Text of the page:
Green Up Your Vegetable Garden!
Fall is the time to “green up” your vegetable garden! From collards to turnip greens, swiss chard to arugula, there are countless varieties of greens that are easy to grow, and do particularly well in autumn. Many popular greens are cool season plants, and the harvest tends to be longer and sweeter in the fall. Temperatures are cooling rather than warming, and the days are getting shorter, which makes plants less likely to bolt or form a flower. The greens are sweeter with cooler nights, and many pests become less active. Select cold-hardy varieties to harvest beyond frosts and freeze. The hardiest varieties will yield an early spring harvest as well.
Most of the winter greens can be grown for either for smaller-leaved salad mix using the “cut-and-come-again” technique, or for larger leaves suited for cooking. ‘Siberian’ and ‘Winterbor’ are hardy winter kales, and ‘Vates’ and ‘Champion’ are recommended winter collards. Mustard greens come in a variety of colors spice levels. Mild mustards such as ‘Fun Jen’, ‘Tendergreen’, and ‘Mizuna’ can be enjoyed as a lettuce substitute. Milder purple mustards such as ‘Ruby Streaks’ add color to fall salads. A great overwintering mustard is ‘Chinese Thick Stem’, available through a few regional seed companies. Chinese cabbage varieties are also excellent in fall. Choose a leafy ‘Pac Choi’ for continuous harvest or Bok Choy if you want to harvest the whole head.
Spinach and arugula are some of the hardiest and most versatile cool-season greens. ‘Bloomsdale’ is a popular winter spinach variety. Arugula has two general types- rocket or roquette, and sylvetta. Sylvetta has a stronger, smokier flavor. A very flavorful cold-hardy variety is ‘Ice-Bred’, available from a few regional seed companies.
Lettuces can also be grown as “cut-and-come-again” greens or head lettuce. ‘Deer Tongue’ ‘Buttercrunch’, ‘Salad Bowl’, and ‘Rouge d’Hiver’ are excellent varieties for continuous harvest. Lettuces can be sown directly but they do not germinate when soil temperatures are consistently above 70 degrees. For an early start, sow them inside and transplant them outside after 4-6 weeks. Or, cover the seedbed with a shade cloth during germination.
Turnips, radishes, and beets are popular fall root crops whose tops are also edible. Daikon radishes are versatile in the kitchen, and produce a large, white taproot that can alleviate soil compaction. ‘Misato rose’ and ‘Watermelon’ radishes are popular because of their beautiful pink flesh and large size. ‘Purple top’ and ‘White egg’ are sweet, hardy turnip varieties. For something different, consider growing rutabagas, which are a nuttier and slower-growing relative of the turnip. Harvest radishes and turnips before hard frosts. If you can’t eat them, leave them behind to cover the soil and recycle nutrients in the field.
Plant your fall greens in a well-drained site with good sun exposure and away from plants grown in the same season from the same plant family. Take soil test and amend your soil as recommended. Test kits are available at the NC Cooperative Extension Center (120 Hospital Ave NE, Lenoir), and are performed free of charge until Thanksgiving through the NC Department of Agriculture. If no soil test is done, incorporate 3 lb 10-10-10 or equivalent fertilizer per 100 square feet before planting. If you want to keep harvesting and temperatures are favorable for plant growth, sidedress with bloodmeal or a nitrogen fertilizer 2-5 times throughout the season.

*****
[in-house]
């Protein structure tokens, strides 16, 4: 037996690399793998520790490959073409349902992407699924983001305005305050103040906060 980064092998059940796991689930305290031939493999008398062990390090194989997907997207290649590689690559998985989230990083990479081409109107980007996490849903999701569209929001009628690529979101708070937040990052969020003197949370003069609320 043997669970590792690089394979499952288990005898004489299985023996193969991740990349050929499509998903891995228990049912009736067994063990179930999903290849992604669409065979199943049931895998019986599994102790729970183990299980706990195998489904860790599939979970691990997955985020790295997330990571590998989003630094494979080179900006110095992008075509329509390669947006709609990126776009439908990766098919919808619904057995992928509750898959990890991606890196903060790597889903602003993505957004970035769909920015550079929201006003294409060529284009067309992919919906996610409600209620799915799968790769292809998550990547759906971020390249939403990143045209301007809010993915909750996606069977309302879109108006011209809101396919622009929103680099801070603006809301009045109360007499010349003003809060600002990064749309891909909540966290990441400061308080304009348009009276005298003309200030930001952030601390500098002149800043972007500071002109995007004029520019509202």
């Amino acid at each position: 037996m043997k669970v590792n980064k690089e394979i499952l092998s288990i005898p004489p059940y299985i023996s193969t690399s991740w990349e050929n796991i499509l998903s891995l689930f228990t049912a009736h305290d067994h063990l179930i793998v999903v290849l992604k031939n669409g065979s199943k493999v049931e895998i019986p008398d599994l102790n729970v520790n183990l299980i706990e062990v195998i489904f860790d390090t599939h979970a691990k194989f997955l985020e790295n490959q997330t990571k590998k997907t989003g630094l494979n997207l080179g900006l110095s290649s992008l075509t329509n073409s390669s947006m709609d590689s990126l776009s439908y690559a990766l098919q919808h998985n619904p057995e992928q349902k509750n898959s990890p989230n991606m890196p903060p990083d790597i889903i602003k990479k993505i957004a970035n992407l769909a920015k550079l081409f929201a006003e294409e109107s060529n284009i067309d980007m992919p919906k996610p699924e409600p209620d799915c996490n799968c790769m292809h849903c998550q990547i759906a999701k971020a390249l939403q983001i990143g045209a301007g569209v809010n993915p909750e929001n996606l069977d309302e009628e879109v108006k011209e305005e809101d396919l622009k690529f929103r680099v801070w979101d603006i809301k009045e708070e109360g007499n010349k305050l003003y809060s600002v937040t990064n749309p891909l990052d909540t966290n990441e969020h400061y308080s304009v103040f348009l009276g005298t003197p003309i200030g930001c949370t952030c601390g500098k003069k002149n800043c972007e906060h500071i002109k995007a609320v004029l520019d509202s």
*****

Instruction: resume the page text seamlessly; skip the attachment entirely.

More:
Sow beets, kale and collards by mid- or late-August. Other greens, turnips, and radishes can be sown into early September.
After incorporating lime and/or fertilizer, you can either transplant started seedlings or sow seeds directly. One way is to sow is to dig a shallow trench and “dribble” seed in parallel lines 4” apart for salad greens or 12” apart for cooking greens. Cover the seeds with soil, and provide ample water for germination. Plant slightly deeper than in the spring as soil temperatures are still very warm.
The first harvest you make if you direct seed will be to thin out the rows to your target spacing. Pull up plants between those with the desired spacing, snip edible leaves into a bowl, and compost the crown. Thin to 4” for mixed salad greens, or 6-12” for head lettuce or cooking greens. From then on, cut all the leaves off of one-third of the greens, 2-3” above the soil. Wait 2-4 weeks between each harvest, and harvest the other sections of plants in the meantime. For cooking greens, harvest the outermost and largest leaves each time, leaving at least 4-5 leaves or 40% of leaves on the plant each time.
For frost protection and to extend your greens harvest, place row cover over your crops. Support the row cover with stakes or hoops, and secure from wind. Placing row cover over rows during germination can also help germination by keeping in moisture, and keep out pests such as the cabbage webworm and imported cabbageworm. For more information on fall greens and gardening, see: https://content.ces.ncsu.edu/growing-a-fall-vegetable-garden. Contact the Caldwell Extension Center at 828-757-1290 with any other gardening questions.